Contrary to the popular notion, your vocabulary isn’t a function of your cognition or memory; it’s a function of your biceps: how many words you know is directly proportional to how heavy the dictionary is. And the dictionary, legend has it, has a way of doubling in weight a month before your GRE is due. Cry foul and surrender? Well, maybe not; you can use that ol’ brick of paper as a doorstopper while you hop online and go through your reading list accompanied by ProfessorWord. The free bookmarklet highlights all exam-worthy words and proffers helpful meanings while you surf the web. Who knew building your vocabulary could be this easy.
ProfessorWord is a real timesaver, least of all because it takes no more than a second to install the bookmarklet. Simply drag the ‘Run ProfessorWord’ button onto your bookmarks toolbar, and that’s it!
When I click ‘Run ProfessorWord’, all the SAT/ACT/GRE-grade words on the page are instantly highlighted. To see their meaning, I need only click them. I can, in fact, view the meaning of any word on a page (including the ones that aren’t highlighted) by simply clicking it. A bubble pops up, containing the word and its definition. You can change the bubble’s size with the ‘+/-‘ buttons, or move it around the selected word by dragging, or pressing ‘Ctrl+M’. Furthermore, if you decide to print a page after running ProfessorWord on it, the definitions of all the words you clicked and viewed will print as footnotes.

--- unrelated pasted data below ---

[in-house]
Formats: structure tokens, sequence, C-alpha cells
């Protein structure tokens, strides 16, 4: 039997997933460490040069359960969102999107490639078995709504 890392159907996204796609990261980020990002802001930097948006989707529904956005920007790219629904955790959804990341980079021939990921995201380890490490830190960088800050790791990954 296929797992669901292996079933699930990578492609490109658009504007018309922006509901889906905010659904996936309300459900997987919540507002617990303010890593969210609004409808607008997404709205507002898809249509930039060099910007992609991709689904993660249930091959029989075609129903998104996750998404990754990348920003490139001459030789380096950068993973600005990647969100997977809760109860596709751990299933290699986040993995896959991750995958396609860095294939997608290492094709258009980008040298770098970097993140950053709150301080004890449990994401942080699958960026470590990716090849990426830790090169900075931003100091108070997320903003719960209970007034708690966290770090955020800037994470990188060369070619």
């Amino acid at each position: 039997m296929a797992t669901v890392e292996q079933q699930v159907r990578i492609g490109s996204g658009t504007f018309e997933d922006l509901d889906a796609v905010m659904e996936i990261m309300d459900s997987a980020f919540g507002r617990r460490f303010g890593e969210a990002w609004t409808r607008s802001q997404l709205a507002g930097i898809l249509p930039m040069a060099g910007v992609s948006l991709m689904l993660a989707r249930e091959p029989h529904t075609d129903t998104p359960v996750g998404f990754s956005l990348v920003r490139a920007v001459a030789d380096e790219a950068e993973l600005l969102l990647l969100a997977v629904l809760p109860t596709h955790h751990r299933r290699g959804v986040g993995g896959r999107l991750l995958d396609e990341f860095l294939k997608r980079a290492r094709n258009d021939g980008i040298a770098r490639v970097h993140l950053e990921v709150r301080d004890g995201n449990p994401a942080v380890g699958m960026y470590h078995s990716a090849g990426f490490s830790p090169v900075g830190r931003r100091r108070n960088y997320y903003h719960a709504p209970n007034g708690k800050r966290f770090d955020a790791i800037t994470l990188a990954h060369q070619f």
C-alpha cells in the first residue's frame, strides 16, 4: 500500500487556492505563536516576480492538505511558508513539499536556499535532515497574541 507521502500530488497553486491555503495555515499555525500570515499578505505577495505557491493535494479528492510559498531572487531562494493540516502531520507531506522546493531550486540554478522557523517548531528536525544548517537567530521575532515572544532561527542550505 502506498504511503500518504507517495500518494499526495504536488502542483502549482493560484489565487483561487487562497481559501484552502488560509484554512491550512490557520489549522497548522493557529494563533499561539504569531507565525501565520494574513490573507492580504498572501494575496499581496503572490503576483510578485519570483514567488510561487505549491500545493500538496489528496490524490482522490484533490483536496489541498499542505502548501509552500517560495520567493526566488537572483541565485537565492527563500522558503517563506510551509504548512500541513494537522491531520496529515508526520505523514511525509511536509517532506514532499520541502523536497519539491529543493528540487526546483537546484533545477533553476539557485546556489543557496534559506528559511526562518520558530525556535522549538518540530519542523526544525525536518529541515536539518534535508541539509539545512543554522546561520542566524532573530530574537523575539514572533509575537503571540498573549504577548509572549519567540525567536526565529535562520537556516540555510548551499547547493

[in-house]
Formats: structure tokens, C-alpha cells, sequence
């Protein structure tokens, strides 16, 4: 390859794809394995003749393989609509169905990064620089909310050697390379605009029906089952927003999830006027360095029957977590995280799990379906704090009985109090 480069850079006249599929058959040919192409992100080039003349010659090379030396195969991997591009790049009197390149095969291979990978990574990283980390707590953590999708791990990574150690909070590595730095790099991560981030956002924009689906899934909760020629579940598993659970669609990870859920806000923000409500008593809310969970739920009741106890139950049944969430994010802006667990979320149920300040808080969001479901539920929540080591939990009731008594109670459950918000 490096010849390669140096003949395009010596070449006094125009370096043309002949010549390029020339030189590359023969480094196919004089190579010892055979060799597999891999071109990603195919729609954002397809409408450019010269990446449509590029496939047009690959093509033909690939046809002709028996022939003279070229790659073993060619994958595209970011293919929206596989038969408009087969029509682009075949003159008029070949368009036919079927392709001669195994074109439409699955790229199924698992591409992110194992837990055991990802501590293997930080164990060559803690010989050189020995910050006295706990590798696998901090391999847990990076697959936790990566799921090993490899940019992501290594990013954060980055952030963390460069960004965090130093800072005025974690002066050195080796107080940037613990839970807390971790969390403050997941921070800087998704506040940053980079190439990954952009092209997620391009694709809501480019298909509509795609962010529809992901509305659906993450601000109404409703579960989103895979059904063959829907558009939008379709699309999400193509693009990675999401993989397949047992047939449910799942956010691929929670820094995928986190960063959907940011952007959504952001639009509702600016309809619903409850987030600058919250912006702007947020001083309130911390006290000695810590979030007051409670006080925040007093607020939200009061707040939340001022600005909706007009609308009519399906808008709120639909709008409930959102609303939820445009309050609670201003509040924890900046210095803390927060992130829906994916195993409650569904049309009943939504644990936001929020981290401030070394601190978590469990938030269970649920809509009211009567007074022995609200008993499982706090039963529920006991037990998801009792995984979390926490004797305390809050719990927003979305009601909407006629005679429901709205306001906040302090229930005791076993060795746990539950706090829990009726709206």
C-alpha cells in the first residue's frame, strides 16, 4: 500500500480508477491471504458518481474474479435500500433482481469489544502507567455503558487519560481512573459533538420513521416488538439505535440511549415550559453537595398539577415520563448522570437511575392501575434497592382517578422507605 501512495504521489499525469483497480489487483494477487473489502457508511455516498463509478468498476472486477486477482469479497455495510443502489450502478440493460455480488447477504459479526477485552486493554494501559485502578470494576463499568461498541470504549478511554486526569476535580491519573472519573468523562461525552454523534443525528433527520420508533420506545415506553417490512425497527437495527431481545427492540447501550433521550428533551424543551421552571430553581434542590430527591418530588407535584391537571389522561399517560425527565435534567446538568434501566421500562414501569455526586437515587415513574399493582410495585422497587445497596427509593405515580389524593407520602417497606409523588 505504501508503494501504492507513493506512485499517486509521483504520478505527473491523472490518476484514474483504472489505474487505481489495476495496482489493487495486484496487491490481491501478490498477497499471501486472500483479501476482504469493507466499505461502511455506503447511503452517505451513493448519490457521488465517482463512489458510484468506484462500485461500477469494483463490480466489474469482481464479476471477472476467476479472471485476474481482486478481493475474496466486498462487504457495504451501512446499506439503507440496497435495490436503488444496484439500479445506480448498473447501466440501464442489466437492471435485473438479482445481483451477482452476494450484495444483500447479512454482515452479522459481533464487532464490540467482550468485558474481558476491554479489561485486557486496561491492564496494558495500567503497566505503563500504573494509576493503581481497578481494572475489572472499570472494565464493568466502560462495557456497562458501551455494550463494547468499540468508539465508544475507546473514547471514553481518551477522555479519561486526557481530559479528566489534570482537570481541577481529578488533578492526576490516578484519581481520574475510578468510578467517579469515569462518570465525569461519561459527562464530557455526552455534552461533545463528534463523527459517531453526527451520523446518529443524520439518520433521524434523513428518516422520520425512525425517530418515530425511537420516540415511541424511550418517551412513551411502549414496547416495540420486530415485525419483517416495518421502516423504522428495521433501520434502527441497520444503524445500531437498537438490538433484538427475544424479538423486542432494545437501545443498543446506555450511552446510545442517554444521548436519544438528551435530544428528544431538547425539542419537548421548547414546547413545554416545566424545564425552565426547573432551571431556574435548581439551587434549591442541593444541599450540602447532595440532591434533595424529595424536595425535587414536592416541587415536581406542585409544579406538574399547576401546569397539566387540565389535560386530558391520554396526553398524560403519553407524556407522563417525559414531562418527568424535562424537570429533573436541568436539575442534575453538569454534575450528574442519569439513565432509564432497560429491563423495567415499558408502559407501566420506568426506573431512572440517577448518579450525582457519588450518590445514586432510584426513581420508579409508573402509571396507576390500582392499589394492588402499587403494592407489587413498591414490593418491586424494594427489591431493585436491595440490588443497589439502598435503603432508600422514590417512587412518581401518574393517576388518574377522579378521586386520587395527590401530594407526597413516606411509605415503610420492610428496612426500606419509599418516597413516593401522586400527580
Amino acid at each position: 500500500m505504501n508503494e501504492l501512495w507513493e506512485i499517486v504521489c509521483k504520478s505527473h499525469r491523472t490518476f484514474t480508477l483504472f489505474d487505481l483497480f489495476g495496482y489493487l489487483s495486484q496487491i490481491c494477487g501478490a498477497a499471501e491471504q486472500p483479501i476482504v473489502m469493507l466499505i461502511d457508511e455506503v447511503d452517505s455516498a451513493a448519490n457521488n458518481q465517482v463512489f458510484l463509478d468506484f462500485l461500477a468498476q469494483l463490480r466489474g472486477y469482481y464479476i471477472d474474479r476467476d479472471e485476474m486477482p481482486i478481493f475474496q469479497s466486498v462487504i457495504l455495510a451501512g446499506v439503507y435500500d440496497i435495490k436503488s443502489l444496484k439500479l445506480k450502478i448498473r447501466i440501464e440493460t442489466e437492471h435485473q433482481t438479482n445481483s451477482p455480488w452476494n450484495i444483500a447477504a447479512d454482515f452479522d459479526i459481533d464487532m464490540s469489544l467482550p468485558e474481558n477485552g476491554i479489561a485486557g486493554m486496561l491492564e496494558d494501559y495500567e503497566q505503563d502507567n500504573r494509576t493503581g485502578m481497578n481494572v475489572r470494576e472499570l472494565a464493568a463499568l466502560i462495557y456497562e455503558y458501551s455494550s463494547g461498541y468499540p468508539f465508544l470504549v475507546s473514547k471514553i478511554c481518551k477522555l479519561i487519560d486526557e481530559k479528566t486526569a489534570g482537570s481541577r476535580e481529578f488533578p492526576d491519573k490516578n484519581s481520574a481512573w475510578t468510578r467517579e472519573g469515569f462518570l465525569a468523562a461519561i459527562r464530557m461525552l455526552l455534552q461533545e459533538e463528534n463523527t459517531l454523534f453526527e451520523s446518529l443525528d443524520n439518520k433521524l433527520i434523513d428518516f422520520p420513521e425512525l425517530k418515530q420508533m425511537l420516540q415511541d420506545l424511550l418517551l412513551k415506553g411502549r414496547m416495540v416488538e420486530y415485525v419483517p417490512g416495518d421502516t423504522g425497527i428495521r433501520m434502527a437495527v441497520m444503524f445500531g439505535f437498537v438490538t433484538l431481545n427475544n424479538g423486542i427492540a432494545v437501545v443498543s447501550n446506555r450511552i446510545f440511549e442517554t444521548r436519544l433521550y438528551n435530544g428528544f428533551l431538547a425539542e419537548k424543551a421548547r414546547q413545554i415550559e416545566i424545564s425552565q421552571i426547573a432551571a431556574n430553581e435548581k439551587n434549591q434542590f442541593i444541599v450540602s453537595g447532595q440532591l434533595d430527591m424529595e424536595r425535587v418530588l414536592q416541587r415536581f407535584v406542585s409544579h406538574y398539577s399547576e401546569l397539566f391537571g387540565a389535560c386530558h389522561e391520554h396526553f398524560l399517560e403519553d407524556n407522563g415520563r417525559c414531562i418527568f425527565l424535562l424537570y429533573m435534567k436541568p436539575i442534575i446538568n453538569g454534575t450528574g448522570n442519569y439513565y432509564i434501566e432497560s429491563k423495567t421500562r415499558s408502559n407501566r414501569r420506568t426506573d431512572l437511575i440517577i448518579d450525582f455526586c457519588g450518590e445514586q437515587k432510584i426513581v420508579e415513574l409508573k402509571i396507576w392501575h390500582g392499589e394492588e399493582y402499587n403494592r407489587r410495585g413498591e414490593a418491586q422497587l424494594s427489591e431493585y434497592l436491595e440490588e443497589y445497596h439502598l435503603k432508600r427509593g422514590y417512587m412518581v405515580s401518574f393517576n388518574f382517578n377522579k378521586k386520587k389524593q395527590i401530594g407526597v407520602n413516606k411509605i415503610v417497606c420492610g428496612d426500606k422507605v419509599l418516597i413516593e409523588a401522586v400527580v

You’ll also see another green panel in the top-left that basically shows you the number of results found, serves as your dictionary for looking up a word that’s not on the current webpage, and lets you access a user guide as well as the bookmarklet’s settings through ‘Preferences’. If you don’t want the panel to be in your way, you can minimize it to a small icon by clicking the close button.
Let me point out a few keyboard tricks for the program. To close a word-definition popup, use ‘Ctrl+I’; to open it again, hit ‘Ctrl+K’. ‘Ctrl+L’ toggles you through all the SAT/ACT/GRE words ahead, highlighting each one magenta on the way, while ‘Ctrl+J’ does the same in reverse.
You can’t save words to ProfessorWord yet, but free accounts for the service are in the works, that will bring that option to users. What’s more, you’ll also be able to create a teacher account, where you can oversee a group of student accounts, assign readings and track progress. There’s even talk about a premium account once beta testing is over.
So there you have it, folks – a dictionary at your fingertips. While my favorite online solution is still Ben Zimmer’s fantastic Vocabulary.com, the WordNet-powered ProfessorWord comes second only by a hairsbreadth. With its reflexive design and proactive style, the app demonstrates that a dictionary, in its proper sense, is a digital tool, not an analog one. Reassuring news to weary arms, this is.